The Cambridge History of English and American Literature in 18 Volumes (1907–21).
VOLUME XVI. Early National Literature, Part II; Later National Literature, Part I.

XVI. Webster.

§ 7. Webster’s Developed Style.

Here the thought is nothing, the style everything. No one can repeat those words and be deaf to their music or insensible to the rhythm and beauty of the prose with the Saxon words relieved just sufficiently by the Latin derivatives. The ease with which it is done may be due to training, but the ability to do it comes from natural gifts which, as Goethe says, “we value more as we get older because they can not be stuck on.” Possibly to some people it may seem very simple to utter such a sentence. One can only repeat what Scott says somewhere about Swift’s style, perhaps the purest and strongest we have in the language. “Swift’s style,” said Scott, “seems so simple that one would think any child might write as he does, and yet if we try we find to our despair that it is impossible.”   19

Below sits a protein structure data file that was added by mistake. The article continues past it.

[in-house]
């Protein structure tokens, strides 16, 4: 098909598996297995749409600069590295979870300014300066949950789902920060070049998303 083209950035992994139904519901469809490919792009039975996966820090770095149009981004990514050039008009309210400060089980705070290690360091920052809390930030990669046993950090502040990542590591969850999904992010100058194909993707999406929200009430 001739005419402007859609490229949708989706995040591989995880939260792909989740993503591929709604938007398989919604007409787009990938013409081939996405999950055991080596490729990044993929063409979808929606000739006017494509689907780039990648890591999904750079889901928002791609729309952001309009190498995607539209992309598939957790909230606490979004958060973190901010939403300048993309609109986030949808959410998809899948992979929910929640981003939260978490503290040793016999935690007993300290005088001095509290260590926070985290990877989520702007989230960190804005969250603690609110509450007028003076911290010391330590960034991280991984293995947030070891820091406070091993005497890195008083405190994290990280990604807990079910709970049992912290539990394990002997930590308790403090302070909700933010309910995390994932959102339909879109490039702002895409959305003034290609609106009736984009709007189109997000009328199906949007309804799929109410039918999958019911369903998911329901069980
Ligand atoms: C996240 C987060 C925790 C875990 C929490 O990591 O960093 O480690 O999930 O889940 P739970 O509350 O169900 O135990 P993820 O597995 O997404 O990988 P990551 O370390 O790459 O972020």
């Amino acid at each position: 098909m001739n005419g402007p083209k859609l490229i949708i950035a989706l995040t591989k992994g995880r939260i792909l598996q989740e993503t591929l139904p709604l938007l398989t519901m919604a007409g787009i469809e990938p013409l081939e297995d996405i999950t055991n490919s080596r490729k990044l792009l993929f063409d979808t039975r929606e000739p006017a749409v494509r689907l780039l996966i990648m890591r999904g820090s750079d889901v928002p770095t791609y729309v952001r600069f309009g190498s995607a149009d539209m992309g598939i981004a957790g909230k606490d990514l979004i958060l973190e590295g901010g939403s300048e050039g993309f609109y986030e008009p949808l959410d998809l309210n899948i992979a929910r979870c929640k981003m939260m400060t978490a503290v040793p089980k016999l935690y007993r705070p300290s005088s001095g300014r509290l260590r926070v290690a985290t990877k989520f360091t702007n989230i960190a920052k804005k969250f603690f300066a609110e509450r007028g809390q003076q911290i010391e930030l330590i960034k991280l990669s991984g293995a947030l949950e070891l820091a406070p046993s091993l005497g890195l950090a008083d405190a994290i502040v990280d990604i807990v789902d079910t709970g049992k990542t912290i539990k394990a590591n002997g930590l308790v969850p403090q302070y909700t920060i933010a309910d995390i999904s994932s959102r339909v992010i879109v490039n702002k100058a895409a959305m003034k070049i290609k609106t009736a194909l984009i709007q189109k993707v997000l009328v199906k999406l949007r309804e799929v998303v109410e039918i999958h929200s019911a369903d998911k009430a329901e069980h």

It is not easy to say how much Webster’s literary art was due to intentional cultivation and how far it was purely instinctive. Undoubtedly he had a natural gift as certainly as he had an ear for the arrangement and cadence of words; but we know that he cared for style and had strong preferences in the choice of the words he used to express his thought. We have the right to infer, therefore, that he was quite aware of the art which he practised so admirably. The highly conscious art which we see in Sterne, or in Walter Pater in our own time, to take two examples at random, and which is so effective in its results, is not apparent in Webster. He would probably not have been one of the greatest of orators if it had been, for then the writer would have absorbed the speaker. We are conscious of his art, although he does not seem to be conscious of it himself. Yet, however much we may speculate as to the proportions of intentional art and of unaided natural gifts in the style of all he said, there can be no question that he possessed and had mastered the rare combination which confers the lasting quality of literature upon the speech without losing the living force of the written word. It is this most rare achievement which gives to Webster, who never wrote book or essay or verse, his uncontested place in the history of American literature.   20